# Aternative goodness of fit test when fitting a weibull distribution with parameters estimated from data

I'm an industrial engineering student trying to fit a Weibull distribution to a company's data. The data represents budget overruns and looks like this:

$$\begin{array}{ll} id & amount \\ 1 & 22000 \\ 2 & 28000 \\ 3 & 24000 \\ 4 & 16000 \\ \vdots & \hspace{5mm}\vdots \end{array}$$

My question is twofold. I've read that the KS-test is biased when testing a distribution which has parameters estimated from the data. Since this is my case, I feel like I should account for this in some way. I can find literature on other tests for (log)-normal, exponential and extreme distributions but not for weibull, gamma, beta or student-t. Therefore I'd like to ask if any one can point me in the right direction. Furthermore, if such methods don't exist (or for that matter are too technical for me to implement) what are the consequences for my model, except an extra bias? And can I overcome this if I split my data in 2 sets (1 for fitting and 1 for validation)?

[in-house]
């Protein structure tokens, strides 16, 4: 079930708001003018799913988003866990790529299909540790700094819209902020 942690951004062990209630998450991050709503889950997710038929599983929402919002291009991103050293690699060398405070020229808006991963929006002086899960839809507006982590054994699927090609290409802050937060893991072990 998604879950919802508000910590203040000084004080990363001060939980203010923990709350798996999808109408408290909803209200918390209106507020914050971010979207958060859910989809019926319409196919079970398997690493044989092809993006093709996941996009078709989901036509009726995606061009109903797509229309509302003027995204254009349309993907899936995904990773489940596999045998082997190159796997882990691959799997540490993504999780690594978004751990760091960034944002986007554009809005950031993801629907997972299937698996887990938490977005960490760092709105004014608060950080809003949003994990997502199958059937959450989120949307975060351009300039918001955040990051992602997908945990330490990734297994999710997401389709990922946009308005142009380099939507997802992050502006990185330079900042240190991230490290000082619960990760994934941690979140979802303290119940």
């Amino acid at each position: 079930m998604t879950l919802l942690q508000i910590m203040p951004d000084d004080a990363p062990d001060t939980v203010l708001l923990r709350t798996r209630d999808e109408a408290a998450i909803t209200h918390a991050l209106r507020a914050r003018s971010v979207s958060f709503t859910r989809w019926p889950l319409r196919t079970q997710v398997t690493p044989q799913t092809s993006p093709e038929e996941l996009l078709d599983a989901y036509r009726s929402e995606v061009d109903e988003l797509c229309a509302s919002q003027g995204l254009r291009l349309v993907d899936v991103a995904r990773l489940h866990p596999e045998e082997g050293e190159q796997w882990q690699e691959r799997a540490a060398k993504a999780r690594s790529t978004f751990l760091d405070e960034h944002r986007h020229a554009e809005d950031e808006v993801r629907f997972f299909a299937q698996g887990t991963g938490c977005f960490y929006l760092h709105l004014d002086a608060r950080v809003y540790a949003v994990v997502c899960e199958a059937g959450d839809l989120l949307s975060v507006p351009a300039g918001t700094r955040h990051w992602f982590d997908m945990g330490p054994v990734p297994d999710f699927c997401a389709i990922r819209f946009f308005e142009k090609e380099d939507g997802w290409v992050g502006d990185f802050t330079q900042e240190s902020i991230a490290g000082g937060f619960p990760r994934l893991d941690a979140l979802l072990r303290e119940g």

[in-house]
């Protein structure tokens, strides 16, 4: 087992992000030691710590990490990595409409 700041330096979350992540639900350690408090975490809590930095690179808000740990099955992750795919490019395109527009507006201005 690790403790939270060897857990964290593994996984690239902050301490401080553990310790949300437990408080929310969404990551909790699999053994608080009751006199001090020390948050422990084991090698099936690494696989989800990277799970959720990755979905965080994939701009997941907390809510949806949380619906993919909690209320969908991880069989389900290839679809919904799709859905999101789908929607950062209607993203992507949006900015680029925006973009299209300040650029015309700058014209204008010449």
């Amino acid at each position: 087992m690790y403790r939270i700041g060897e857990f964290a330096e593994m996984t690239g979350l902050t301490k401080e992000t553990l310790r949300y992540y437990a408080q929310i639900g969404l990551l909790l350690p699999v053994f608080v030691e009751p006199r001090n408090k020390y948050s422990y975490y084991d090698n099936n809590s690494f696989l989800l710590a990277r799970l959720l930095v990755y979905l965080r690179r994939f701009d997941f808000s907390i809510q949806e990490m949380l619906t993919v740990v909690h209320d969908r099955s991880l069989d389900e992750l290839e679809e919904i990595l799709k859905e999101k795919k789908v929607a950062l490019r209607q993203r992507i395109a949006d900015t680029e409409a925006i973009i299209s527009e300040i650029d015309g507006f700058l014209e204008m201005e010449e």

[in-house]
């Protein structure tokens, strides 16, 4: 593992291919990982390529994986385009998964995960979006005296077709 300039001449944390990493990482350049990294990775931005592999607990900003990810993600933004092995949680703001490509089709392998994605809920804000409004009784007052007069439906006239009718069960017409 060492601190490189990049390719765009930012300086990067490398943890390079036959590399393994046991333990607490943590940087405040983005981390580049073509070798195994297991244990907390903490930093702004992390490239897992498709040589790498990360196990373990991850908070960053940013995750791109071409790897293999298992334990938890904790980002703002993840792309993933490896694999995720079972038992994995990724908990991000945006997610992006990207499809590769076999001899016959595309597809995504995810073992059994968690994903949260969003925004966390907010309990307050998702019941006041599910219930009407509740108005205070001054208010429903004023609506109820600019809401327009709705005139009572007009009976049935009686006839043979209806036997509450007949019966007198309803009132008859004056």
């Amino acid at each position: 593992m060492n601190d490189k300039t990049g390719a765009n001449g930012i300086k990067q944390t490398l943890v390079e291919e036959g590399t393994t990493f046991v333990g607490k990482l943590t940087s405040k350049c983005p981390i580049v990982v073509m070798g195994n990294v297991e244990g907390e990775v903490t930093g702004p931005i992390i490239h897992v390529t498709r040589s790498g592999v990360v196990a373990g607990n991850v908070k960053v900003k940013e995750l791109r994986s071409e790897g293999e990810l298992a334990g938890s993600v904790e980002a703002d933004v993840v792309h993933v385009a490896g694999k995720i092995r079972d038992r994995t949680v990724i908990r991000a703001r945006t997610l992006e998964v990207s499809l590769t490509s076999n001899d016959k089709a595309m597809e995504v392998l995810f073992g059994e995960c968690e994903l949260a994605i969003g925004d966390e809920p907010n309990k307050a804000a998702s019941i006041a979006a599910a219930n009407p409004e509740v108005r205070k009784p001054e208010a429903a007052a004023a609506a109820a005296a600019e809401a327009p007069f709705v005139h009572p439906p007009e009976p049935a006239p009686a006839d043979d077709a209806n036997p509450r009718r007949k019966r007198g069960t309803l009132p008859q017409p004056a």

Second (and this is really just for my own informatoin rather than very important for the thesis) I'd like to know what is the best fitting method. I've read that AIC selects the best model in terms of the bias/variance trade-off which I understand. BIC on the other hand is described as "an approximation of a transformation of the bayes factor for a limited set of priors". Which I find hard to interpret. Can anyone provide an (not very technical) explanation?

• Guess I found most of the answers eventually on the web. For future reference of others: see this paper on monte carlo simulation to eventually allow normal KS test: 1 an elaborate explanation here: 2 – Mr. N Aug 2 '17 at 7:01
• (con't) and an implementation in R here: 3 – Mr. N Aug 2 '17 at 7:03